Drone demonstrates the uncanny ability of simulations to mimic reality. An innocent flight simulator descends into a violent military drone simulator.
Created using imagery from Youtube uploads of drone missile strikes, simulated representations of these from popular video games, as well as imagery created by the artist. Drone asks the viewer to define the difference between simulation and reality, and the issues that arise when the two are so closely entwined? What does it mean when the difference of killing within a simulation and reality is indiscernible? Especially since many drone pilots are suffering from post traumatic stress, despite experiencing warfare through the mediation of screen, a thousand miles away. The power and effect of the experience appearing unaltered by this viewed detachment, begs questions of what is possible through the screen.
Equally, is it correct for footage of missile and drone attacks to be so readily available, uploaded to Youtube by the USA Army as well as other sources, like a blogger updating their feed? This ease of availability to find footage, many which clearly depict the killing of unaware targets, poses striking questions regarding censoring, that nudity is taken down or marked quickly, while the killing of people is left unaddressed for years. This combined with the overt militarism displayed within many video games today provokes pressing questions regarding our depiction and consumption of military conflict as well the power of the screen to influence and effect.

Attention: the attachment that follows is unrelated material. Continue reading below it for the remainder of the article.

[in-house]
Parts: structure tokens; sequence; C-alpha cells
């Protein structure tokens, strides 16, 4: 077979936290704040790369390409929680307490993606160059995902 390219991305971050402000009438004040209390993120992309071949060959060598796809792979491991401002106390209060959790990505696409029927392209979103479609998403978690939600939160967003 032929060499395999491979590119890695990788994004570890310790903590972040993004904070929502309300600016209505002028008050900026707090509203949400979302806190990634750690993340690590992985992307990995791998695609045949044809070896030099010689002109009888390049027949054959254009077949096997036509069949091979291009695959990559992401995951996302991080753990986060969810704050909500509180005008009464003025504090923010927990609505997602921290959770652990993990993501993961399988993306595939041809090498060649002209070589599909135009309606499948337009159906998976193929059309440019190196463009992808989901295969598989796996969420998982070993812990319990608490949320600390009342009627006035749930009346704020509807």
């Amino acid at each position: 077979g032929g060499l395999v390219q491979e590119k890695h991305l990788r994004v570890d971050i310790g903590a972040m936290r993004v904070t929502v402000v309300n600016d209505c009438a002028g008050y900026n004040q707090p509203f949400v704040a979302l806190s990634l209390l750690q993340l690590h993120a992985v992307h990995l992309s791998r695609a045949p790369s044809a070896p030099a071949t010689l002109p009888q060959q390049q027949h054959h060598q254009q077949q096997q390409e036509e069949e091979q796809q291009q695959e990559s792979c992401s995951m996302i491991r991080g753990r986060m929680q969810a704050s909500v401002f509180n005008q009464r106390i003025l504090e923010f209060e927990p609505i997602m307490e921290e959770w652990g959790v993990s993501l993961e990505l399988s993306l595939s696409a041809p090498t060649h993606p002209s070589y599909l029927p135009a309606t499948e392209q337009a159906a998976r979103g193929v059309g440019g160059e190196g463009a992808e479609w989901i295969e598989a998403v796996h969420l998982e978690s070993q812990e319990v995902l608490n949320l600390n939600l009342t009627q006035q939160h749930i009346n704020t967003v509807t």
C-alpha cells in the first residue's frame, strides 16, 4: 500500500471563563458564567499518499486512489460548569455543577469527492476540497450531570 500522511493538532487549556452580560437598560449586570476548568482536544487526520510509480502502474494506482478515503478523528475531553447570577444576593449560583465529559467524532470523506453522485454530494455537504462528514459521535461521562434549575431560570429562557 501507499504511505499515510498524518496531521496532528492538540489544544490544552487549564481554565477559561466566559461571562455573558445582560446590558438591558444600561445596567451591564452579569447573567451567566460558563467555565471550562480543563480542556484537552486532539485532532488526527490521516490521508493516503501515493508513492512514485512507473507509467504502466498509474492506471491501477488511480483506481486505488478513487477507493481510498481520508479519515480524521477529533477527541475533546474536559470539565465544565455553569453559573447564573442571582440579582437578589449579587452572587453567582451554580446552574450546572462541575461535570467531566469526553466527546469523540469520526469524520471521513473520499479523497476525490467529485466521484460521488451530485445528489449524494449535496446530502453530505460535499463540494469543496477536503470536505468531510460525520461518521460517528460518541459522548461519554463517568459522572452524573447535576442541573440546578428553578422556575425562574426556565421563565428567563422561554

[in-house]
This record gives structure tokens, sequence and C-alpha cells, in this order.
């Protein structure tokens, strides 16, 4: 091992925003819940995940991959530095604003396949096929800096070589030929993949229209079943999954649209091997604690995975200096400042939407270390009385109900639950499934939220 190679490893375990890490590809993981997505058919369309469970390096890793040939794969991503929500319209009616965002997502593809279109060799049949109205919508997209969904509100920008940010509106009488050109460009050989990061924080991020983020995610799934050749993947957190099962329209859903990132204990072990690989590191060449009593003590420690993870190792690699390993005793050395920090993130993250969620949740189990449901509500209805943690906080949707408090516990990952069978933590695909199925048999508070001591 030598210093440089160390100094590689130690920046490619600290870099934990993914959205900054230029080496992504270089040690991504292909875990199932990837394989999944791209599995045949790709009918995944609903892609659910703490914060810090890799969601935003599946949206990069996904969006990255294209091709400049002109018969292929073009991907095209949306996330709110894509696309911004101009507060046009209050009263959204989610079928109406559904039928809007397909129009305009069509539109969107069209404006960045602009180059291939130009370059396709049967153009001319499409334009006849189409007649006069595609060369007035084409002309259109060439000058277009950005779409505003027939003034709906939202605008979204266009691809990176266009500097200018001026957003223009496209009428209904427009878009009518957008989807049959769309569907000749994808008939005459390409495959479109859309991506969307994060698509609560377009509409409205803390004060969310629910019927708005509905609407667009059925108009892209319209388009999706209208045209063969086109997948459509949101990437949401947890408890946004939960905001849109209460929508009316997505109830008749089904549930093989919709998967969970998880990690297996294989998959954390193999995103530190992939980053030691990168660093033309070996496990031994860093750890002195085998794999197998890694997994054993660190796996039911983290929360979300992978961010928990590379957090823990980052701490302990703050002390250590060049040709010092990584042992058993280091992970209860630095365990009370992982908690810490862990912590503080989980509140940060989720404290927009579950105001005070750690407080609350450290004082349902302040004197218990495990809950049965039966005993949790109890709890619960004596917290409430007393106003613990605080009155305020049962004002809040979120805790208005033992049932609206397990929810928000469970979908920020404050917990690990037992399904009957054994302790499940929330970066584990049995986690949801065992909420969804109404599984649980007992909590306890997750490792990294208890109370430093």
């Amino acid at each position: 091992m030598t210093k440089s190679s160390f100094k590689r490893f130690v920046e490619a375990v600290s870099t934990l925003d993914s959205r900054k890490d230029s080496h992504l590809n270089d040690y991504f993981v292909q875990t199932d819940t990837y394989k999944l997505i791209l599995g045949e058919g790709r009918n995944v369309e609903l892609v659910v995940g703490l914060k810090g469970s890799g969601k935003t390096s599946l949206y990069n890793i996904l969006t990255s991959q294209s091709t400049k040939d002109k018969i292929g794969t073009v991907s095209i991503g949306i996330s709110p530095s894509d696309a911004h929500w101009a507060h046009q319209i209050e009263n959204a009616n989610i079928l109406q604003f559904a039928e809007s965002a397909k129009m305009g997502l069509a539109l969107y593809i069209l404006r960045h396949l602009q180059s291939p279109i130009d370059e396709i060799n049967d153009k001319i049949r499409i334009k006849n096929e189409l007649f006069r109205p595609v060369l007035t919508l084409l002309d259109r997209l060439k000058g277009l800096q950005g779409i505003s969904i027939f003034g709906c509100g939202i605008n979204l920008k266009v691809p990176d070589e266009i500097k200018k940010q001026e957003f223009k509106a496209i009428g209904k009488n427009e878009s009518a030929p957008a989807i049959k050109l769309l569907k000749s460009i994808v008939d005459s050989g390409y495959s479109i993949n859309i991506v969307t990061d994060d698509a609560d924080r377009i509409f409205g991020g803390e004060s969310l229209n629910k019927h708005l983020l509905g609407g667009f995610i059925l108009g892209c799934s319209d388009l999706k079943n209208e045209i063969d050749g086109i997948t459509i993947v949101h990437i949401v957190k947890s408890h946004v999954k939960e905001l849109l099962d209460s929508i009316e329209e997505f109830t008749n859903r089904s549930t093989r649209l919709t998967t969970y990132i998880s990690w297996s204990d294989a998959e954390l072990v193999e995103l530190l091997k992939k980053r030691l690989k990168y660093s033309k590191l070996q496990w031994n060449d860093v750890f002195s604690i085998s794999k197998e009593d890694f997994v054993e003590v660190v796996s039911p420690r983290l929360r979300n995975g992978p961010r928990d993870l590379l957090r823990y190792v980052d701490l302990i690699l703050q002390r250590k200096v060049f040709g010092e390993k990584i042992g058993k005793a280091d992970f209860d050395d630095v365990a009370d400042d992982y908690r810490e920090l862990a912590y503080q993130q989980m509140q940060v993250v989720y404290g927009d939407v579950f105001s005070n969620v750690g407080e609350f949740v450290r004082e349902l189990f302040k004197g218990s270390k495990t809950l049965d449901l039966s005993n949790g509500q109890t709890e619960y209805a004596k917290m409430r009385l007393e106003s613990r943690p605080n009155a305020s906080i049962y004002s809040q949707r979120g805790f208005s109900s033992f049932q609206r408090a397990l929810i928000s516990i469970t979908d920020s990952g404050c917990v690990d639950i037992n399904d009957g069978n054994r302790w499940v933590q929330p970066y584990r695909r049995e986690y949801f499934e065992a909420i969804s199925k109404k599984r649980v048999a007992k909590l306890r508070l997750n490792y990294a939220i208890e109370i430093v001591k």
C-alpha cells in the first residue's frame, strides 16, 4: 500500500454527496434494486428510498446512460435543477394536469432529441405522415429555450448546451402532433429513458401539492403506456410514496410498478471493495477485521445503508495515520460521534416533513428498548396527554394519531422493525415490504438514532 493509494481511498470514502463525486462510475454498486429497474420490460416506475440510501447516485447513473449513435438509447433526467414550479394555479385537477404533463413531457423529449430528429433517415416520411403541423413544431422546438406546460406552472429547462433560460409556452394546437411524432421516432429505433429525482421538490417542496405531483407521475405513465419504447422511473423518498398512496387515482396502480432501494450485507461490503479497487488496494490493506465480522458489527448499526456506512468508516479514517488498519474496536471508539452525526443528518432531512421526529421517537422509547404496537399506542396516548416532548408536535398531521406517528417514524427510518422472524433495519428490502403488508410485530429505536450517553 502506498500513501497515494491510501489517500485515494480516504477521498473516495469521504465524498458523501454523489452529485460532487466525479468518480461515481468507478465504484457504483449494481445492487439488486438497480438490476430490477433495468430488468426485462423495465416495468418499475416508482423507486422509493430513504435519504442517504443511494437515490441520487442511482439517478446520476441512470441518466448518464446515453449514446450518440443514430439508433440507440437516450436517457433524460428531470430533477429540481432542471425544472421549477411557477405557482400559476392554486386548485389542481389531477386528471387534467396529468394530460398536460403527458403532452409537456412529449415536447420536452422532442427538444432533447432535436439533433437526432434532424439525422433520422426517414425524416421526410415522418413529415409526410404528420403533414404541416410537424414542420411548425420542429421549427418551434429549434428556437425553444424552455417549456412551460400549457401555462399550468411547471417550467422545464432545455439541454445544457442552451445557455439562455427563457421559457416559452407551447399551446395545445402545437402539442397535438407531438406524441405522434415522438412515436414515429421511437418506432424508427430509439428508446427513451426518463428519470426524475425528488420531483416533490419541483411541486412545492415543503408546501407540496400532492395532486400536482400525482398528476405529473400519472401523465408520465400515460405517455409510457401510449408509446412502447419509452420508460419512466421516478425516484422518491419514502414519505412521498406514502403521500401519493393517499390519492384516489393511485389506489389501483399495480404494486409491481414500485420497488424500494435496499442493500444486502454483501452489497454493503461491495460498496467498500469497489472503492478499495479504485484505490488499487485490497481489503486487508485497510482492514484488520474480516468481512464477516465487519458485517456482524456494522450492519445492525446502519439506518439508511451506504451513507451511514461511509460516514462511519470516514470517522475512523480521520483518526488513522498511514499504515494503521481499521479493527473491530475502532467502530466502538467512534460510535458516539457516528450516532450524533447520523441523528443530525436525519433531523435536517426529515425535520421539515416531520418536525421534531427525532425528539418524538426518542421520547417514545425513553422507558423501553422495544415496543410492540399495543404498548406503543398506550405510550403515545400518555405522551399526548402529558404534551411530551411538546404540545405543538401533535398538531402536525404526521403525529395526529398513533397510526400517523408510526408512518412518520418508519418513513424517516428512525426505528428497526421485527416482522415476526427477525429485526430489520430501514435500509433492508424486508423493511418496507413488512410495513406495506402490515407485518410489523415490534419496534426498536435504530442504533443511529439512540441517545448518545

The interactive video version will be available soon.